Could Plans To Redevelop Richmond’s Coliseum Include Reparations?

The now defunct stadium resides on what was once the historically Black neighborhood of Navy Hill, where people's homes and businesses were seized 45 years ago.

(Photo by Paul Sableman / CC BY 2.0)

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This article was originally published on Greater Greater Washington.

Fifty-four years ago, Virginia’s capital city broke ground on a new 13,500 seat arena, but the Richmond Coliseum was no greenfield development. The now defunct stadium resides on what was once the historically Black neighborhood of Navy Hill in east Jackson Ward. With redevelopment plans for the 9.4 acre downtown tract in the works, could the families displaced by the Coliseum’s construction finally receive reparations?

Ripe for redevelopment

Ask a Richmonder what “Navy Hill” is and odds are you won’t hear about the historic neighborhood first settled by Germans and later reinvigorated by Black residents. In 2017, now deceased Dominion Energy CEO Tom Farrell used the name as branding for a multi-billion dollar downtown redevelopment proposal. Though City Council ultimately shot down the Navy Hill deal, Mayor Levar Stoney shuttered the arena in 2019 amidst a push for the plan.

To pave the way for a new redevelopment deal, the Coliseum, Blues Armory, 6th Street Marketplace, and a coterie of other downtown parcels have been passed off to the Richmond Economic Development Authority (EDA). Although a cooperation agreement allows city personnel to staff the EDA’s redevelopment work, the final plans won’t come before City Council but rather will be approved by the EDA directly.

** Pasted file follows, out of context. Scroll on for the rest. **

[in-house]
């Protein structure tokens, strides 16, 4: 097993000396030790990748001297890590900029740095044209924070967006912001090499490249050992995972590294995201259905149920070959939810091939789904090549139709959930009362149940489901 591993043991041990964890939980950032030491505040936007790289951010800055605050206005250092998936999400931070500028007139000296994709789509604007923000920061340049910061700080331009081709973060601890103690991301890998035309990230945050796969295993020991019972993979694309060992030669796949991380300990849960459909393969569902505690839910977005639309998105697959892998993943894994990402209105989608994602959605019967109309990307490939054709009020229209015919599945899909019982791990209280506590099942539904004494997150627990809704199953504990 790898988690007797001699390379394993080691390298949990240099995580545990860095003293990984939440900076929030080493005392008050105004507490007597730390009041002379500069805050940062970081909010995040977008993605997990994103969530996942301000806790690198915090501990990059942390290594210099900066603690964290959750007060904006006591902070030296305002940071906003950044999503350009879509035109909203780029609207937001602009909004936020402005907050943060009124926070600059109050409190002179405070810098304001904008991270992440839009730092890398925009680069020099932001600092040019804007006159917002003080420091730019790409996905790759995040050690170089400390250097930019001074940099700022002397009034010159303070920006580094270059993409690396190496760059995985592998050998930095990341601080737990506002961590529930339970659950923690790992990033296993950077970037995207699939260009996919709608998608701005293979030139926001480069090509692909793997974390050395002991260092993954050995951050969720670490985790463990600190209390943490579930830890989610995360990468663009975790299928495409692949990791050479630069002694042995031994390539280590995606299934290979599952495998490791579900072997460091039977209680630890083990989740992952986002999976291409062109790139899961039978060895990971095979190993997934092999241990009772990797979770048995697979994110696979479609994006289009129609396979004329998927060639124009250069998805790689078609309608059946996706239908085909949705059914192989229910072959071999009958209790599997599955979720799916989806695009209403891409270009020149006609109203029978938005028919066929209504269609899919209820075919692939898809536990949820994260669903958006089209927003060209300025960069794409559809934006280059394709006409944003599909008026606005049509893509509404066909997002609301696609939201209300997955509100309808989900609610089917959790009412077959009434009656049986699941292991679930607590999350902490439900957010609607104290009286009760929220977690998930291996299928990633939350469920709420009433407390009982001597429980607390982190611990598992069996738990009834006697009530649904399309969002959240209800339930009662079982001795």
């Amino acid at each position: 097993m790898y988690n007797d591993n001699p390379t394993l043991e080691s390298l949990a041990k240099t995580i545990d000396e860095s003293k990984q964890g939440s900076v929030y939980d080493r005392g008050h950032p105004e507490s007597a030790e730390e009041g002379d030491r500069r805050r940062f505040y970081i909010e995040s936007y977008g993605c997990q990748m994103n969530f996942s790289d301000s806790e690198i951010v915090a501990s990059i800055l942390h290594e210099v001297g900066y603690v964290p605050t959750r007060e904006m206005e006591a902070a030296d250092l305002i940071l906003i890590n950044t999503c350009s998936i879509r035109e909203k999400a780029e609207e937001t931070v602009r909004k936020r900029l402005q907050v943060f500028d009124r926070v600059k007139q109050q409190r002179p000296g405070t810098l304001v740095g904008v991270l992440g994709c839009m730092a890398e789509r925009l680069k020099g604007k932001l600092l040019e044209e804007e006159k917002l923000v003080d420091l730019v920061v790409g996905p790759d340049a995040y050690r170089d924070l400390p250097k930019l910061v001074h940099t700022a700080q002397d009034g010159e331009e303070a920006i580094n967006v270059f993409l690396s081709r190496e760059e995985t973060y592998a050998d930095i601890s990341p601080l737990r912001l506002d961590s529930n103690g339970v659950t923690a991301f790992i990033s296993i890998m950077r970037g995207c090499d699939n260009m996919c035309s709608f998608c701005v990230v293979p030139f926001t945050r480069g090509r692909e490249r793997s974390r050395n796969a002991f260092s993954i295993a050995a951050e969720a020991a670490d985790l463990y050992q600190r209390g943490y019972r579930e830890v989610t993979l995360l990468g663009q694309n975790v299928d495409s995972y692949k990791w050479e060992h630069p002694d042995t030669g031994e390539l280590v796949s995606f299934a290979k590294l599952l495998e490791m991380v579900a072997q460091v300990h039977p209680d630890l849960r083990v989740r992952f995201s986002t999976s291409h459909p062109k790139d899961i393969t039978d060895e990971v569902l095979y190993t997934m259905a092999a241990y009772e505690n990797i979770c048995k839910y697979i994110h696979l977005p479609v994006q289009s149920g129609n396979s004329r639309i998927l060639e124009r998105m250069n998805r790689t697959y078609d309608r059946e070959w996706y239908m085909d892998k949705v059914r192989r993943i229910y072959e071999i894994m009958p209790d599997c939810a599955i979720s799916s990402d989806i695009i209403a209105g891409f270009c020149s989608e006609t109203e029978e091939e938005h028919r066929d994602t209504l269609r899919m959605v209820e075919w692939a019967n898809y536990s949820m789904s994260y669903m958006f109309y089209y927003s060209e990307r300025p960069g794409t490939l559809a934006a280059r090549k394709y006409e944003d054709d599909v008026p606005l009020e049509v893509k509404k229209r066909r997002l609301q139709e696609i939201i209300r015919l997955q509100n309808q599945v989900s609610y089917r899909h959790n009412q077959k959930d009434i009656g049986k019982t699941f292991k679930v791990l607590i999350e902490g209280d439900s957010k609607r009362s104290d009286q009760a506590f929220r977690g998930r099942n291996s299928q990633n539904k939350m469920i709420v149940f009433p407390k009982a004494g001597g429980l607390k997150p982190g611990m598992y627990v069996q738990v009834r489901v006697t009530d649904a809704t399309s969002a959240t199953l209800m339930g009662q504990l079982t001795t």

The three requirements listed in the City Center request for interest released last year include the demolition of the Coliseum, a minimum 500-room hotel to serve the Convention Center, and a public green space in which the City could host festivals, concerts, and even an ice skating rink.

“The Convention center is a partner and sits on the EDA’s evaluation panel because they want a hotel that has at least 500 if not 1,000 rooms,” explains Maritza Pechin, the deputy director of the Office of Equitable Development. “The Convention Center is only 40% occupied even in good years because there are not enough hotels in town.”

The 8% hotel tax has never even covered the cost of the bonds taken out in the 1980s to build the Convention Center, according to Pechin, so the city has had to pay down the debt using money out of Richmond’s meager general fund for nearly four decades.

Beyond the specific hotel wishes, the EDA has “no target number for housing units” to be included in the City Center redevelopment plans, Pechin explains. However, 10% of the units constructed will be set aside for Gilpin Court residents as that public housing complex is targeted for redevelopment in the next two to three years.

While the EDA hopes to have a preferred developer selected this spring and a deal sealed by June 21 at the latest, some Richmonders have another idea for what to do with Navy Hill’s 9.4 acres.

Ripe for reparations

While everyone in town was talking about the multi-billion dollar Navy Hill real estate deal, LaToya Gray-Sparks couldn’t help but wonder about the people who had initially lived on that land. As a Virginia Commonwealth University graduate student earning her master’s in urban and regional planning, she turned her research skills toward local archives and found a map of 2,100 people and places that had existed in this part of east Jackson Ward before the construction of Interstate 95 and urban renewal projects like the Coliseum evicted them.